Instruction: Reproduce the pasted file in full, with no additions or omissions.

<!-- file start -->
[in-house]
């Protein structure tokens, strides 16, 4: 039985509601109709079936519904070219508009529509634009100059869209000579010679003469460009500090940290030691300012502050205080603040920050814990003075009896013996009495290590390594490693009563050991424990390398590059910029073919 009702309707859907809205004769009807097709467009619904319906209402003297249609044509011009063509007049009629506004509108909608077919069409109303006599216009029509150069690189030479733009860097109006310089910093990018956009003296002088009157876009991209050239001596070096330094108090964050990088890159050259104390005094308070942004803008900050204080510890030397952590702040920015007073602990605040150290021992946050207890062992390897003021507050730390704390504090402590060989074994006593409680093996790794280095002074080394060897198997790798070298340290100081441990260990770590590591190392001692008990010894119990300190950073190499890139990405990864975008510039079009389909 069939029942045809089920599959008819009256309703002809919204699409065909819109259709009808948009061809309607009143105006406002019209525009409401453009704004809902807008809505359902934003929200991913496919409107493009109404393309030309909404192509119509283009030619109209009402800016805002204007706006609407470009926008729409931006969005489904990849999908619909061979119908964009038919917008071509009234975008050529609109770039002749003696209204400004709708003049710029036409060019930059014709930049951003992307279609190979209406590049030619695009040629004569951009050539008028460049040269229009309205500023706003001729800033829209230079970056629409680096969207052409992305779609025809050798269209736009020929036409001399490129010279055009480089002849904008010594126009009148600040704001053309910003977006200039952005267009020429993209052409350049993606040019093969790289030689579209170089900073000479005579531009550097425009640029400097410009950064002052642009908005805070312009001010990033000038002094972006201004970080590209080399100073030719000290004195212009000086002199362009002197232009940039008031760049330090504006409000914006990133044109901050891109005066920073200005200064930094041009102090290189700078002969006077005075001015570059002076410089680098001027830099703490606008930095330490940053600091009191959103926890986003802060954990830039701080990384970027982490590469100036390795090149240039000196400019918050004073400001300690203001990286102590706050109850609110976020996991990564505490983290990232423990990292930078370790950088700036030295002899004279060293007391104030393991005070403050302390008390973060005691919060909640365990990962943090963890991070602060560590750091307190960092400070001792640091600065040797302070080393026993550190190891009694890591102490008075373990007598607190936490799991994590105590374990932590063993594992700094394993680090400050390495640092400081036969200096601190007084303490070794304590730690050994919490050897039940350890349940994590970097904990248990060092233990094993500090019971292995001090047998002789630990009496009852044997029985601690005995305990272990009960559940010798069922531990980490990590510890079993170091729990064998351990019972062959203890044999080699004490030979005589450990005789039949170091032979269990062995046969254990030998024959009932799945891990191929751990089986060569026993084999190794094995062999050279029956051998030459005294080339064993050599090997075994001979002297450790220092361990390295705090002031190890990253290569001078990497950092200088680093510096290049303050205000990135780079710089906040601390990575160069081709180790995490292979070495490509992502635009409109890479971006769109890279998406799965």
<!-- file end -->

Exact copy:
[in-house]
């Protein structure tokens, strides 16, 4: 039985509601109709079936519904070219508009529509634009100059869209000579010679003469460009500090940290030691300012502050205080603040920050814990003075009896013996009495290590390594490693009563050991424990390398590059910029073919 009702309707859907809205004769009807097709467009619904319906209402003297249609044509011009063509007049009629506004509108909608077919069409109303006599216009029509150069690189030479733009860097109006310089910093990018956009003296002088009157876009991209050239001596070096330094108090964050990088890159050259104390005094308070942004803008900050204080510890030397952590702040920015007073602990605040150290021992946050207890062992390897003021507050730390704390504090402590060989074994006593409680093996790794280095002074080394060897198997790798070298340290100081441990260990770590590591190392001692008990010894119990300190950073190499890139990405990864975008510039079009389909 069939029942045809089920599959008819009256309703002809919204699409065909819109259709009808948009061809309607009143105006406002019209525009409401453009704004809902807008809505359902934003929200991913496919409107493009109404393309030309909404192509119509283009030619109209009402800016805002204007706006609407470009926008729409931006969005489904990849999908619909061979119908964009038919917008071509009234975008050529609109770039002749003696209204400004709708003049710029036409060019930059014709930049951003992307279609190979209406590049030619695009040629004569951009050539008028460049040269229009309205500023706003001729800033829209230079970056629409680096969207052409992305779609025809050798269209736009020929036409001399490129010279055009480089002849904008010594126009009148600040704001053309910003977006200039952005267009020429993209052409350049993606040019093969790289030689579209170089900073000479005579531009550097425009640029400097410009950064002052642009908005805070312009001010990033000038002094972006201004970080590209080399100073030719000290004195212009000086002199362009002197232009940039008031760049330090504006409000914006990133044109901050891109005066920073200005200064930094041009102090290189700078002969006077005075001015570059002076410089680098001027830099703490606008930095330490940053600091009191959103926890986003802060954990830039701080990384970027982490590469100036390795090149240039000196400019918050004073400001300690203001990286102590706050109850609110976020996991990564505490983290990232423990990292930078370790950088700036030295002899004279060293007391104030393991005070403050302390008390973060005691919060909640365990990962943090963890991070602060560590750091307190960092400070001792640091600065040797302070080393026993550190190891009694890591102490008075373990007598607190936490799991994590105590374990932590063993594992700094394993680090400050390495640092400081036969200096601190007084303490070794304590730690050994919490050897039940350890349940994590970097904990248990060092233990094993500090019971292995001090047998002789630990009496009852044997029985601690005995305990272990009960559940010798069922531990980490990590510890079993170091729990064998351990019972062959203890044999080699004490030979005589450990005789039949170091032979269990062995046969254990030998024959009932799945891990191929751990089986060569026993084999190794094995062999050279029956051998030459005294080339064993050599090997075994001979002297450790220092361990390295705090002031190890990253290569001078990497950092200088680093510096290049303050205000990135780079710089906040601390990575160069081709180790995490292979070495490509992502635009409109890479971006769109890279998406799965």